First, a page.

Posts Tagged ‘Aristotle’

  • Oscar Wilde: Anniversary of His Death & the Wildest Misconceptions about Oscar

    November 19th, 2019 | Oscar Wilde | journalpulp | 2 Comments

    Oscar Wilde, the last of the great and hopelessly flamboyant, whose full name was Oscar Fingal O’Flahertie Wills Wilde, is, perhaps because of his flamboyance and his fame — a fame which ended in scandal and tragedy — frequently misrepresented and misconceived. He died 119 years ago this month. I offer here three of the […]

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  • Is Shakespeare All That?

    Is Shakespeare All That?

    April 23rd, 2017 | Shakespeare | journalpulp | 2 Comments

    On this day (April 23, 1564) was born the greatest poet the world has ever known. The following is a repost from an excellent question I once received: Dear Ray Harvey: Is Shakespeare all that? — Slo Readuh Dear Slo Readuh: No, he’s not all that. He’s all that and more. It’s impossible to overstate […]

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  • Love, Luba, Lief — and a Man Named Valentinus

    February 14th, 2013 | Valentine's Day | journalpulp | 2 Comments

    The man named Valentinus (which comes from the Latin valens, meaning “powerful, brave, valiant”) was a martyred Christian of ancient Rome, about whom virtually nothing is known. His name does not appear in the earliest redaction of Christian martyrs (354 AD), and it was Pope Gelasius who first included Valentinus — or Saint Valentine, as […]

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  • “Curiously Dull, Furiously Commonplace, Often Meaningless” (And Other Literary Virtues)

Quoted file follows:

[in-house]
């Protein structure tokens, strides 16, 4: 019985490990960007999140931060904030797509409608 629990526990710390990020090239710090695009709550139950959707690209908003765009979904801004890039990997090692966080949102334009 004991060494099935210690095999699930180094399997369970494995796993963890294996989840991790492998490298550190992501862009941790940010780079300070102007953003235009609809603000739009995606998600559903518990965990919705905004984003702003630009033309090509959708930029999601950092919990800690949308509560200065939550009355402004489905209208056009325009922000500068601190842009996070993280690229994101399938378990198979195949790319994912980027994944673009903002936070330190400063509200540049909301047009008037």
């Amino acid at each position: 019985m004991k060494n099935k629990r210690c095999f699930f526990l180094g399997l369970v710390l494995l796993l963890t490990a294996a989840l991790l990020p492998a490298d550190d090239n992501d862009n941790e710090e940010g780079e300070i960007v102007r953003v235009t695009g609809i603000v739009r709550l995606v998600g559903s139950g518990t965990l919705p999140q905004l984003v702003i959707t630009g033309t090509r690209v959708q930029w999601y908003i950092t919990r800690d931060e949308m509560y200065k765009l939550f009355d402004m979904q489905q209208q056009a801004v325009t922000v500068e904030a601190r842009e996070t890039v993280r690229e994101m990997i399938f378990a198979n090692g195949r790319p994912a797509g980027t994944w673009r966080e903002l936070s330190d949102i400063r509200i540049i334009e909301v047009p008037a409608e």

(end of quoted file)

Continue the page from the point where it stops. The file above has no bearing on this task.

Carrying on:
October 10th, 2012 | Writers | journalpulp | 2 Comments

    “Rat-eyed” Virginia Woolf described Somerset Maugham as. “No man ever put more of his heart and soul into the written word,” said Eudora Welty of William Faulkner. “Curiously dull, furiously commonplace, and often meaningless,” Alfred Kazin said of William Faulkner. “Hemingway never climbed out on a limb and never used a word where the reader […]

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  • Writers On Writers

    Writers On Writers

    August 14th, 2011 | Literature, Writers | journalpulp | 2 Comments

    “Rat-eyed” Virginia Woolf described Somerset Maugham as. “No man ever put more of his heart and soul into the written word,” said Eudora Welty of William Faulkner. “Curiously dull, furiously commonplace, and often meaningless,” Alfred Kazin said of William Faulkner. “Hemingway never climbed out on a limb and never used a word where the reader […]

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